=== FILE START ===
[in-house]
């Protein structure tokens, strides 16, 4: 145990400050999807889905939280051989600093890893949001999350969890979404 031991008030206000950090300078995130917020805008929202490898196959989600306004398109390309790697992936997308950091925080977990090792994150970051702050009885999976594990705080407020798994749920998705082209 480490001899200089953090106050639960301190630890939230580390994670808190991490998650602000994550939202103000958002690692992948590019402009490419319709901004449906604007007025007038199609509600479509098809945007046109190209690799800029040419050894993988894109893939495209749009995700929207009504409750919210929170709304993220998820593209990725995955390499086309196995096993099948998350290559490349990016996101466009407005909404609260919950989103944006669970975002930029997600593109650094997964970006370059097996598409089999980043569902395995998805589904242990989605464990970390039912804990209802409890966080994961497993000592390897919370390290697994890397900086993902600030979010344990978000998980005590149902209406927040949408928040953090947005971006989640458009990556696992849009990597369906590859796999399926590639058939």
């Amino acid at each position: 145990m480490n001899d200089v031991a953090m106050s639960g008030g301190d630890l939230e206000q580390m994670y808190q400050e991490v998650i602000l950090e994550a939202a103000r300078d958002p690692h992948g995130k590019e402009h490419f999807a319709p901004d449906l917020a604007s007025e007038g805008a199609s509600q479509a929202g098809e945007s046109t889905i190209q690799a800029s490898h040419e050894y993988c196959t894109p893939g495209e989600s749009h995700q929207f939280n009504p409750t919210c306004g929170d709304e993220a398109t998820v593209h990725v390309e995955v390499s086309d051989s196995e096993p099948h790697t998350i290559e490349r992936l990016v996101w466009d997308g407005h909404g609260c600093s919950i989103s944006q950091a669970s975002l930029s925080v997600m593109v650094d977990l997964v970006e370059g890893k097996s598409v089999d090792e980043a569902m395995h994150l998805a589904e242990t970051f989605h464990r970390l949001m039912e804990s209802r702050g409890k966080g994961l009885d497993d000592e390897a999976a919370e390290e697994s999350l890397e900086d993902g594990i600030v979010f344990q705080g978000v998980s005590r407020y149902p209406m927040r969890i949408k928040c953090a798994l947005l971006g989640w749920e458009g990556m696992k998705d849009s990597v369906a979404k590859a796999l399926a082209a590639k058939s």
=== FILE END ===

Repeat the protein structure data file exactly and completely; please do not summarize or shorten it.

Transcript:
[in-house]
């Protein structure tokens, strides 16, 4: 145990400050999807889905939280051989600093890893949001999350969890979404 031991008030206000950090300078995130917020805008929202490898196959989600306004398109390309790697992936997308950091925080977990090792994150970051702050009885999976594990705080407020798994749920998705082209 480490001899200089953090106050639960301190630890939230580390994670808190991490998650602000994550939202103000958002690692992948590019402009490419319709901004449906604007007025007038199609509600479509098809945007046109190209690799800029040419050894993988894109893939495209749009995700929207009504409750919210929170709304993220998820593209990725995955390499086309196995096993099948998350290559490349990016996101466009407005909404609260919950989103944006669970975002930029997600593109650094997964970006370059097996598409089999980043569902395995998805589904242990989605464990970390039912804990209802409890966080994961497993000592390897919370390290697994890397900086993902600030979010344990978000998980005590149902209406927040949408928040953090947005971006989640458009990556696992849009990597369906590859796999399926590639058939």
């Amino acid at each position: 145990m480490n001899d200089v031991a953090m106050s639960g008030g301190d630890l939230e206000q580390m994670y808190q400050e991490v998650i602000l950090e994550a939202a103000r300078d958002p690692h992948g995130k590019e402009h490419f999807a319709p901004d449906l917020a604007s007025e007038g805008a199609s509600q479509a929202g098809e945007s046109t889905i190209q690799a800029s490898h040419e050894y993988c196959t894109p893939g495209e989600s749009h995700q929207f939280n009504p409750t919210c306004g929170d709304e993220a398109t998820v593209h990725v390309e995955v390499s086309d051989s196995e096993p099948h790697t998350i290559e490349r992936l990016v996101w466009d997308g407005h909404g609260c600093s919950i989103s944006q950091a669970s975002l930029s925080v997600m593109v650094d977990l997964v970006e370059g890893k097996s598409v089999d090792e980043a569902m395995h994150l998805a589904e242990t970051f989605h464990r970390l949001m039912e804990s209802r702050g409890k966080g994961l009885d497993d000592e390897a999976a919370e390290e697994s999350l890397e900086d993902g594990i600030v979010f344990q705080g978000v998980s005590r407020y149902p209406m927040r969890i949408k928040c953090a798994l947005l971006g989640w749920e458009g990556m696992k998705d849009s990597v369906a979404k590859a796999l399926a082209a590639k058939s």